The Royal Statistical Society has chosen a UCSB marine scientist’s finding as its International Statistic of the Year for 2018: 90.5 percent of plastics have never been recycled. Roland Geyer’s paper published last year in Science Advances analyzed plastic production to date and its place in the waste stream. Of the more than 8 billion metric tons of virgin plastic ever produced around the world, about 30 percent remains in use, the report states. Roughly 6.3 billion metric tons of waste was created as of 2015, and about 9 percent of that has been recycled, 12 percent incinerated, but 79 percent persists in landfills or the environment. At the current rate, 12 billion metric tons will be in landfills or strewn on land or water by 2050.
“We cannot continue with business as usual unless we want a planet that is literally covered in plastic,” Geyer told UCSB’s The Current when his paper was published in 2017. “This paper delivers hard data not only for how much plastic we’ve made over the years but also its composition and the amount and kind of additives that plastic contains. I hope this information will be used by policymakers to improve end-of-life management strategies for plastics.”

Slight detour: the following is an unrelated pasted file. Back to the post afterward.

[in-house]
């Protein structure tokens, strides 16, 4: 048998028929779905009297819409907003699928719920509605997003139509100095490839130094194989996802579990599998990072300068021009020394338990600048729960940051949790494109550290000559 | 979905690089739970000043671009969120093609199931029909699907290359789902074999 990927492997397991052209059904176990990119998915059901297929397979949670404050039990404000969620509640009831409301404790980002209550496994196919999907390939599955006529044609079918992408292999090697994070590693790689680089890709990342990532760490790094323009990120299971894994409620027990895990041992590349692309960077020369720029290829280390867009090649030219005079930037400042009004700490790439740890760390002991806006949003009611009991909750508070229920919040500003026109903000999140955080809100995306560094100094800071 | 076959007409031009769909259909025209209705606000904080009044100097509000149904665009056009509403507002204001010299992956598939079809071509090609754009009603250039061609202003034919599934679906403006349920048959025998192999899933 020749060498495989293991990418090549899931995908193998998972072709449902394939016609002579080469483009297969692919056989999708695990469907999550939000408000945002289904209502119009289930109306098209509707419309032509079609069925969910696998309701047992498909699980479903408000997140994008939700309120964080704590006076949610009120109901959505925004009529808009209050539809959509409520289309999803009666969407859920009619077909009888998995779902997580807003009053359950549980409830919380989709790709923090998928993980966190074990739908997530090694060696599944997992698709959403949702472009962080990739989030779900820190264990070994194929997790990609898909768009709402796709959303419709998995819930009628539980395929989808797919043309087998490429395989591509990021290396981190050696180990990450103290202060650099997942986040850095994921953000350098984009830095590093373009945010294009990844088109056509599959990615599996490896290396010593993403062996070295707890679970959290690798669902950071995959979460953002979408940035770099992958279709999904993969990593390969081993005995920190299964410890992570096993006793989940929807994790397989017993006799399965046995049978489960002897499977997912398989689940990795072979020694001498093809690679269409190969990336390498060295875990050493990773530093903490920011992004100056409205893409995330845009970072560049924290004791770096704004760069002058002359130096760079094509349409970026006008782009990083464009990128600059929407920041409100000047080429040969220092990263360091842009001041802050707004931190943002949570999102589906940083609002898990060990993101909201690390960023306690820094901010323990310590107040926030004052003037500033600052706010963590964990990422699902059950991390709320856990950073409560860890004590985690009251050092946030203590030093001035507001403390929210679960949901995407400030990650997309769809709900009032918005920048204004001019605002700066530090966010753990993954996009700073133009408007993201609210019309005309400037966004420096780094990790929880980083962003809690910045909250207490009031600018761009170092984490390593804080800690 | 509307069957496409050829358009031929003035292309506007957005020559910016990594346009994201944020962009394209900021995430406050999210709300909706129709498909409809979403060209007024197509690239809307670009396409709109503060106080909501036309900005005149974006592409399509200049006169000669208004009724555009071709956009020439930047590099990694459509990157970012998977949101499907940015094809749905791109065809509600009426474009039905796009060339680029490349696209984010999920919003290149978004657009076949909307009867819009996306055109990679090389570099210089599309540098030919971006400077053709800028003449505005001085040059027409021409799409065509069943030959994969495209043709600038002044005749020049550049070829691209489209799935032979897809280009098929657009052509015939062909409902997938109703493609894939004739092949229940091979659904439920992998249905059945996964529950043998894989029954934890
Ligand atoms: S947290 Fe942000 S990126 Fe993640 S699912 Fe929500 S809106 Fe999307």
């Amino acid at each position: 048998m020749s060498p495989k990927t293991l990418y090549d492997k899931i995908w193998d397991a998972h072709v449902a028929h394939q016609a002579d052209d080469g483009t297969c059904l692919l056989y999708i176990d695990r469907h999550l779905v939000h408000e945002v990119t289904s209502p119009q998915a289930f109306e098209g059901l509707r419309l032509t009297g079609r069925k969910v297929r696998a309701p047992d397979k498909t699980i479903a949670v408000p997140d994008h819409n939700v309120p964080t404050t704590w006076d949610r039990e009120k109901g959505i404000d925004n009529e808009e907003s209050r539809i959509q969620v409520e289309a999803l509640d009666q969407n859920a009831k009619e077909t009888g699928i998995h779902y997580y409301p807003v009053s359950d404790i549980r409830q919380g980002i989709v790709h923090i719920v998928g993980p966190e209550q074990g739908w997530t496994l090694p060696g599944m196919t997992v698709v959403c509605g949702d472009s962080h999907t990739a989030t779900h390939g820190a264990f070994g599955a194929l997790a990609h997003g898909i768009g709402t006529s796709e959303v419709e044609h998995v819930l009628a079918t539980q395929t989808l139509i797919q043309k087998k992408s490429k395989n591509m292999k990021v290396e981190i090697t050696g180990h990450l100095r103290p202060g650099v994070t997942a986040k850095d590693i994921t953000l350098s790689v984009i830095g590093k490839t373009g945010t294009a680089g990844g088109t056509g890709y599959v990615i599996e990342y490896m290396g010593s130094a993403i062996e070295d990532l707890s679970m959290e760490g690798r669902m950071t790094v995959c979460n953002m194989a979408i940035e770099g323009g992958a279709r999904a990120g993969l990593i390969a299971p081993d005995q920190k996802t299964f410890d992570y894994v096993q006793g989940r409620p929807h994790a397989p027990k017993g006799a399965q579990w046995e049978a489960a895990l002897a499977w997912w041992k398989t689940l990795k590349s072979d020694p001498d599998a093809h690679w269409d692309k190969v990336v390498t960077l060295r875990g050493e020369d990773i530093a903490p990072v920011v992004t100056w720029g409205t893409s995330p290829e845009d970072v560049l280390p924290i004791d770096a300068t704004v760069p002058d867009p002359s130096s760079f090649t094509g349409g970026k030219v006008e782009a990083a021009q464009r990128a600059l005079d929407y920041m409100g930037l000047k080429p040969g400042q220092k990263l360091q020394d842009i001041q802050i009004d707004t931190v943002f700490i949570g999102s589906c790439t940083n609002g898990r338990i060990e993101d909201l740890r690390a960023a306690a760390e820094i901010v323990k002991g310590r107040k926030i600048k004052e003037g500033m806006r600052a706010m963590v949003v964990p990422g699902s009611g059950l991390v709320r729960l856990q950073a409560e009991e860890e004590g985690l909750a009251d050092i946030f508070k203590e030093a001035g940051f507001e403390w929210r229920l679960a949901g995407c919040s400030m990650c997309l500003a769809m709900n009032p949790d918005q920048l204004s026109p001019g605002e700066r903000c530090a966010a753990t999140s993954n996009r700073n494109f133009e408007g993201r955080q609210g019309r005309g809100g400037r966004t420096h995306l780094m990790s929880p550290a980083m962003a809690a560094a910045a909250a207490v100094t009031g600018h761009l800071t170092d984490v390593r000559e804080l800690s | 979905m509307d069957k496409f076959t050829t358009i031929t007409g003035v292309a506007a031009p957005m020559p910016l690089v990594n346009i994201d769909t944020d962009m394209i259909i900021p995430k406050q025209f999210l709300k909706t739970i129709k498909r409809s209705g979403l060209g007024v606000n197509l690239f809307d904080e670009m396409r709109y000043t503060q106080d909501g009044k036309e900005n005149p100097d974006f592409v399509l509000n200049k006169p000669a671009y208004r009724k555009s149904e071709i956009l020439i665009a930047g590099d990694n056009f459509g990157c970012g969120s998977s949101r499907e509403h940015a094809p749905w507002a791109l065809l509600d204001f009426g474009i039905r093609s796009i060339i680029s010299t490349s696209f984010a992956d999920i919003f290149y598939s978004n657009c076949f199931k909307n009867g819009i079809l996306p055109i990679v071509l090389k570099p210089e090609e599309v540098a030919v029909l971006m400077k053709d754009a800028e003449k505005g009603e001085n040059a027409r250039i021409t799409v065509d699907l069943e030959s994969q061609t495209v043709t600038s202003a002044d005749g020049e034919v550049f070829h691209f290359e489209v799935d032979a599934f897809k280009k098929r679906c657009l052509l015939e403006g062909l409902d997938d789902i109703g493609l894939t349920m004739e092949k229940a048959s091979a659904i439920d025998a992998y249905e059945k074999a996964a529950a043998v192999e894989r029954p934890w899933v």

It was the citation of the statistic in a 2018 United Nations Environment report on single-use plastics that caught the judges’ attention. The 2017 paper, titled “Production, use, and fate of all plastics ever made,” was co-authored by Geyer, who teaches industrial ecology at UCSB’s Bren School; Jenna Jambeck of the University of Georgia; and Kara Lavender Law at the Sea Education Association in Woods Hole, Massachusetts.
The U.K.’s winning statistic was 27.8 percent, which represented the amount of solar energy produced on a sunny June 30, 2018, significant as it outpaced gas-generated electricity. Other “highly commended” stats in the contest’s second year were 9.5 percent (the reduction in “absolute poverty” worldwide over the past 10 years, indicating a halving of such poverty since 2008), $1.3 billion (Snapchat’s valuation loss within one day of a Kylie Jenner tweet), 6.4 percent (female directors in FTSE 250 companies), and 85.9 percent (British trains that ran on time, a low for the decade).